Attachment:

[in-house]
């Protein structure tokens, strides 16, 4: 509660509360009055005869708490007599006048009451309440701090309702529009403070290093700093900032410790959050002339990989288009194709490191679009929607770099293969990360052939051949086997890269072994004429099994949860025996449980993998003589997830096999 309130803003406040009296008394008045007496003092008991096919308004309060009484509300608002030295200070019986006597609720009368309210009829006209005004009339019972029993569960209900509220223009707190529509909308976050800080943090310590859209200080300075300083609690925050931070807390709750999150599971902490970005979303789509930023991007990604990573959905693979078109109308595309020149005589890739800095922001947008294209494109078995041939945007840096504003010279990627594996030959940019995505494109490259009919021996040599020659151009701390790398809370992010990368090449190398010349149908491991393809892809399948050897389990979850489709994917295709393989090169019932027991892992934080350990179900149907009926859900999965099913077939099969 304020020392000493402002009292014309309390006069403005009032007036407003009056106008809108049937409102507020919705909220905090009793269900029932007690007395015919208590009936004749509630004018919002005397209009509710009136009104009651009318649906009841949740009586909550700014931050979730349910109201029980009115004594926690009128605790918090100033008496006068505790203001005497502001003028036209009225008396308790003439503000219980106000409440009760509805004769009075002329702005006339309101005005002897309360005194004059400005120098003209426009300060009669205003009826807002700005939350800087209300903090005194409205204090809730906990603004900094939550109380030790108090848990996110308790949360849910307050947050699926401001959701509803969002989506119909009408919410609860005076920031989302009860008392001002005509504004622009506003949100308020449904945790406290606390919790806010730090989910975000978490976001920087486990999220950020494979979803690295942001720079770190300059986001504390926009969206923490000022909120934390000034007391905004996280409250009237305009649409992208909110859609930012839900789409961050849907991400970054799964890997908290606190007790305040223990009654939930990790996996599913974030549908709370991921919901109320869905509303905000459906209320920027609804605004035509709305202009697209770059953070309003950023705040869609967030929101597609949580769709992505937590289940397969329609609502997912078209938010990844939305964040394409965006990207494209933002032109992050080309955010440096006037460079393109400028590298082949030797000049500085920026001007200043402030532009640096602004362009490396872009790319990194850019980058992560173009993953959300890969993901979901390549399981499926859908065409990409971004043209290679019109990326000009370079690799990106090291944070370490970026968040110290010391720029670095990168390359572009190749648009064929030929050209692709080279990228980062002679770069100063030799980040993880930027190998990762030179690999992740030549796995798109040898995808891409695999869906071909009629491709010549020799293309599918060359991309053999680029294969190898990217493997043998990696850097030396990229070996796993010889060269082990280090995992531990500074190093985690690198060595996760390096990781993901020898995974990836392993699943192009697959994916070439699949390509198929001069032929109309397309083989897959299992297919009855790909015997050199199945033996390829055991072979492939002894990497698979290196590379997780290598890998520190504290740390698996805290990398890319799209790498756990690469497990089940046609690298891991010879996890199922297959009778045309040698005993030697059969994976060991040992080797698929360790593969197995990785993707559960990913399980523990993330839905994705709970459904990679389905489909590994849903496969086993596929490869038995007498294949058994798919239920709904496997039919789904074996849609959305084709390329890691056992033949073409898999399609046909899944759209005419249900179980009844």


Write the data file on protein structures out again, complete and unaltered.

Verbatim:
[in-house]
């Protein structure tokens, strides 16, 4: 509660509360009055005869708490007599006048009451309440701090309702529009403070290093700093900032410790959050002339990989288009194709490191679009929607770099293969990360052939051949086997890269072994004429099994949860025996449980993998003589997830096999 309130803003406040009296008394008045007496003092008991096919308004309060009484509300608002030295200070019986006597609720009368309210009829006209005004009339019972029993569960209900509220223009707190529509909308976050800080943090310590859209200080300075300083609690925050931070807390709750999150599971902490970005979303789509930023991007990604990573959905693979078109109308595309020149005589890739800095922001947008294209494109078995041939945007840096504003010279990627594996030959940019995505494109490259009919021996040599020659151009701390790398809370992010990368090449190398010349149908491991393809892809399948050897389990979850489709994917295709393989090169019932027991892992934080350990179900149907009926859900999965099913077939099969 304020020392000493402002009292014309309390006069403005009032007036407003009056106008809108049937409102507020919705909220905090009793269900029932007690007395015919208590009936004749509630004018919002005397209009509710009136009104009651009318649906009841949740009586909550700014931050979730349910109201029980009115004594926690009128605790918090100033008496006068505790203001005497502001003028036209009225008396308790003439503000219980106000409440009760509805004769009075002329702005006339309101005005002897309360005194004059400005120098003209426009300060009669205003009826807002700005939350800087209300903090005194409205204090809730906990603004900094939550109380030790108090848990996110308790949360849910307050947050699926401001959701509803969002989506119909009408919410609860005076920031989302009860008392001002005509504004622009506003949100308020449904945790406290606390919790806010730090989910975000978490976001920087486990999220950020494979979803690295942001720079770190300059986001504390926009969206923490000022909120934390000034007391905004996280409250009237305009649409992208909110859609930012839900789409961050849907991400970054799964890997908290606190007790305040223990009654939930990790996996599913974030549908709370991921919901109320869905509303905000459906209320920027609804605004035509709305202009697209770059953070309003950023705040869609967030929101597609949580769709992505937590289940397969329609609502997912078209938010990844939305964040394409965006990207494209933002032109992050080309955010440096006037460079393109400028590298082949030797000049500085920026001007200043402030532009640096602004362009490396872009790319990194850019980058992560173009993953959300890969993901979901390549399981499926859908065409990409971004043209290679019109990326000009370079690799990106090291944070370490970026968040110290010391720029670095990168390359572009190749648009064929030929050209692709080279990228980062002679770069100063030799980040993880930027190998990762030179690999992740030549796995798109040898995808891409695999869906071909009629491709010549020799293309599918060359991309053999680029294969190898990217493997043998990696850097030396990229070996796993010889060269082990280090995992531990500074190093985690690198060595996760390096990781993901020898995974990836392993699943192009697959994916070439699949390509198929001069032929109309397309083989897959299992297919009855790909015997050199199945033996390829055991072979492939002894990497698979290196590379997780290598890998520190504290740390698996805290990398890319799209790498756990690469497990089940046609690298891991010879996890199922297959009778045309040698005993030697059969994976060991040992080797698929360790593969197995990785993707559960990913399980523990993330839905994705709970459904990679389905489909590994849903496969086993596929490869038995007498294949058994798919239920709904496997039919789904074996849609959305084709390329890691056992033949073409898999399609046909899944759209005419249900179980009844």